After years of deliberation, the Toyota Motor Corp. reached a decision this summer that was certain to be an important news story in the United States. It was going to build a major automobile factory there.

But when company president Shoichiro Toyoda announced the plan at a Tokyo press conference, no American journalists were present. Many had wanted to attend, but were told they could not, because there was not enough space.

The reporters Toyoda met were all Japanese, and members of the Kisha Kurabu (press club) that covers the Japan Federation of Economic Organizations (Keidanren), a sort of super chamber of commerce.

It was the club, not the company, that decided the room was too small. The Americans had to write their stories from secondhand accounts provided by the company.

There are about 400 press clubs in Japan, and many foreign reporters see them as the journalistic equivalent of a nontariff trade barrier. By custom, they maintain first rights to information flowing from government and company offices where the great decisions of Japan are made.

"In effect, they are cartels, fixing the distribution -- and often the value -- of the information they glean," British Broadcasting Corp. Tokyo correspondent William Horsley wrote recently.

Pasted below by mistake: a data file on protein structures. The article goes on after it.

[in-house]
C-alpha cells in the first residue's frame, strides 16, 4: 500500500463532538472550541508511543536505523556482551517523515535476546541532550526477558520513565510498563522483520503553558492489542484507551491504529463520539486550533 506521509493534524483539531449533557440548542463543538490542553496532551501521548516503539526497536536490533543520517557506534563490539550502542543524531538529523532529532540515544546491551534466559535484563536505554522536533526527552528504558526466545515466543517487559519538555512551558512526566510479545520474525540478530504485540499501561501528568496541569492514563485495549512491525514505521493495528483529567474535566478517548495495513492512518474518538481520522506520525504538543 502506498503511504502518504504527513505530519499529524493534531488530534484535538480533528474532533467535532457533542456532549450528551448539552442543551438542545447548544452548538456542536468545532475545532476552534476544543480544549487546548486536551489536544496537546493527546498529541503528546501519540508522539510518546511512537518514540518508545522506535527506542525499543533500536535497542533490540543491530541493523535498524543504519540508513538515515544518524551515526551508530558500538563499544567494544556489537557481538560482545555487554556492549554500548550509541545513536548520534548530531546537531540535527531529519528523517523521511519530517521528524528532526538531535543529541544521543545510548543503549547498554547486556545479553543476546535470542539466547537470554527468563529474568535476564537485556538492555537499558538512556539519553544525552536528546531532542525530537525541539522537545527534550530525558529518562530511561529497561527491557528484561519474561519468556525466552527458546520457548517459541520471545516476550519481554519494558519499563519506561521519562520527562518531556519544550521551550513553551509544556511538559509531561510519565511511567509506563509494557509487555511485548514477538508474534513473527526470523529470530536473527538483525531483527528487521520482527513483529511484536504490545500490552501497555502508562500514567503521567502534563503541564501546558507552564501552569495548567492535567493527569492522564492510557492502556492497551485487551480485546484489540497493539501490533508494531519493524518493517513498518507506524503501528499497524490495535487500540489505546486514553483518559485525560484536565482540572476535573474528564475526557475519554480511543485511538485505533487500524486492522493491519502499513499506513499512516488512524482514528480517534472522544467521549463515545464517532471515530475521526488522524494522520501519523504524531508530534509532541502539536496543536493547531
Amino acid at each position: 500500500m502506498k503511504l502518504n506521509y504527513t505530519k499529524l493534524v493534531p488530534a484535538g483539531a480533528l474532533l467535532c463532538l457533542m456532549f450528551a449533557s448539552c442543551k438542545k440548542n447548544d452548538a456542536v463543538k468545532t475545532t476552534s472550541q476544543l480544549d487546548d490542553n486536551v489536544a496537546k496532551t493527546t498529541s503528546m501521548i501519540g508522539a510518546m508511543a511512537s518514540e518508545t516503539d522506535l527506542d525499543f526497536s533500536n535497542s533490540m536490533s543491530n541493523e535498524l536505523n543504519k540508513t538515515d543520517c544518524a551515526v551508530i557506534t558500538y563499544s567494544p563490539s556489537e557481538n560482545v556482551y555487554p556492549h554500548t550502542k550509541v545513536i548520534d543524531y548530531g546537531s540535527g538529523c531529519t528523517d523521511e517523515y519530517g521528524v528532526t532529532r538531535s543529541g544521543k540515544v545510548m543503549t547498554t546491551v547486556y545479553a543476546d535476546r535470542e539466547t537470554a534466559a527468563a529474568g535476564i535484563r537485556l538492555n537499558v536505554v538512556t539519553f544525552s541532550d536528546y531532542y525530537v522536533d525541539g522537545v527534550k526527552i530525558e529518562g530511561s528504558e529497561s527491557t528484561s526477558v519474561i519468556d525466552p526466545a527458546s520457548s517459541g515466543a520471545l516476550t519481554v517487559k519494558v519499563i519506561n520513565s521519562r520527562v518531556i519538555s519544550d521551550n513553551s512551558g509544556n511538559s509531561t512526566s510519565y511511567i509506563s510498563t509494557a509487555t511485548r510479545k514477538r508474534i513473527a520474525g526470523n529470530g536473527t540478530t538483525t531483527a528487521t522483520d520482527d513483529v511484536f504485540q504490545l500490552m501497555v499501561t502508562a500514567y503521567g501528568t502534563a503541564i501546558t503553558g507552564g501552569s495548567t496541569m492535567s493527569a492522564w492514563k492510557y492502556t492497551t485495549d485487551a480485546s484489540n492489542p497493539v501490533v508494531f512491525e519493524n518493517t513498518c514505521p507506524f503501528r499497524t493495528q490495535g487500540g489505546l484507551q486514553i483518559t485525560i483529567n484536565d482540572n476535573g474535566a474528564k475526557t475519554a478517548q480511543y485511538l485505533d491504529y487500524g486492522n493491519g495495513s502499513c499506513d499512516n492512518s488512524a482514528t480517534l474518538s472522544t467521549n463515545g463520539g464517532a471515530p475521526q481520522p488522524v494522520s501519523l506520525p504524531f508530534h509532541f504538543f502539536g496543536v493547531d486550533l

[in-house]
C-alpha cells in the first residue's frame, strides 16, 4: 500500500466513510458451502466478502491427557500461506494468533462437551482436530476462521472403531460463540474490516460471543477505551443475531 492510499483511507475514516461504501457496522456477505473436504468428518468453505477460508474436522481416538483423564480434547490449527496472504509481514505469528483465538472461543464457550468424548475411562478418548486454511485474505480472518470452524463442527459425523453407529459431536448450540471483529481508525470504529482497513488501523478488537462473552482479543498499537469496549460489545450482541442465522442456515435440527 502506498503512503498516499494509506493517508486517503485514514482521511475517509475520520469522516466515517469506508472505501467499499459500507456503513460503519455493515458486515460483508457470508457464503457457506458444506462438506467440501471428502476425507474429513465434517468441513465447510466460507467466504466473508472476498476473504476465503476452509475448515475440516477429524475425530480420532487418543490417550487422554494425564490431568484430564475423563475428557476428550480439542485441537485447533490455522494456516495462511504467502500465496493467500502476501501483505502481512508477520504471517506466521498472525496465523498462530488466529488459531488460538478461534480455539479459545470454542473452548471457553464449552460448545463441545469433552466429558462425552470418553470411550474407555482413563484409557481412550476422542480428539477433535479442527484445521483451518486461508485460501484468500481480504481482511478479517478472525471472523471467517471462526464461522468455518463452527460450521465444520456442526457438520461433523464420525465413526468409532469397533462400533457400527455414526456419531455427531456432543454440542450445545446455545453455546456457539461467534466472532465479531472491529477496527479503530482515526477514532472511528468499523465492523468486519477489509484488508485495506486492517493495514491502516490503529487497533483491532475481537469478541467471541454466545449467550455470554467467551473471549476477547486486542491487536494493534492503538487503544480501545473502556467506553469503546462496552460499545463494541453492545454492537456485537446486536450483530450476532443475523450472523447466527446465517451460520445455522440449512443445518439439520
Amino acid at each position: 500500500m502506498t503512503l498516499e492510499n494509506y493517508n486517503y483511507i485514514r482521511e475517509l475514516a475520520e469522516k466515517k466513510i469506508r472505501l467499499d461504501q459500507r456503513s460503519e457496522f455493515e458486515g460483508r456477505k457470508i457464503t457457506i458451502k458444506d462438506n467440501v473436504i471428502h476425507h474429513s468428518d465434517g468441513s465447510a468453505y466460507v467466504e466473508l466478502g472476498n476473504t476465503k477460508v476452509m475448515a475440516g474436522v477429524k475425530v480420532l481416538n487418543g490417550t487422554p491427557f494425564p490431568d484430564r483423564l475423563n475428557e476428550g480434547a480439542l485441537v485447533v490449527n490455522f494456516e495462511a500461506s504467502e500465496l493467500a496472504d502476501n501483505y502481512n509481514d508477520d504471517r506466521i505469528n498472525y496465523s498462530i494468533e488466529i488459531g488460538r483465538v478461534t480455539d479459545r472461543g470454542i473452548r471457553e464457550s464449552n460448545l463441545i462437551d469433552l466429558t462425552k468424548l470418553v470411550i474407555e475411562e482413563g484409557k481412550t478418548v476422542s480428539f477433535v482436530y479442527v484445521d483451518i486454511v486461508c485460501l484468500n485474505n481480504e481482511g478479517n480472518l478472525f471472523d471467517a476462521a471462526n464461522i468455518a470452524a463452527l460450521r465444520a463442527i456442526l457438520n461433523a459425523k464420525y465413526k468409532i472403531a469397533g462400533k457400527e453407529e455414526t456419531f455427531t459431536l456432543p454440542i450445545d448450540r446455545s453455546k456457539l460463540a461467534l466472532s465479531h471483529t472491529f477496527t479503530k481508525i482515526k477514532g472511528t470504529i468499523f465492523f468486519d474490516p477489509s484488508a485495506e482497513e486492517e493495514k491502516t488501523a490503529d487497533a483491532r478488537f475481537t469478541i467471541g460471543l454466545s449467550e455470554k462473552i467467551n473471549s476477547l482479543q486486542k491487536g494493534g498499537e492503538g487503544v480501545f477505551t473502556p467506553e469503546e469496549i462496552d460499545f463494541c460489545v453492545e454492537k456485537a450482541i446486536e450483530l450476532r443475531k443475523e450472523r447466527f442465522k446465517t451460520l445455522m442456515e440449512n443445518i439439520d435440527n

Foreign journalists are now reopening a decades-old battle for access. Some clubs have opened press conference doors, while others continue to resist, citing reasons ranging from space crunches to traditional rules of the profession.

In the United States, a person calls a press conference and admits any legitimate reporter. In Japan, the process traditionally works in reverse: a club sponsors and organizes the conference, decides who will attend, in what order questions will be asked and sometimes how long it will last.

Scholars date the system's origins to 1890, when reporters from about 35 Japanese newspapers banded together to petition for seats in the gallery during sessions of Japan's first parliament.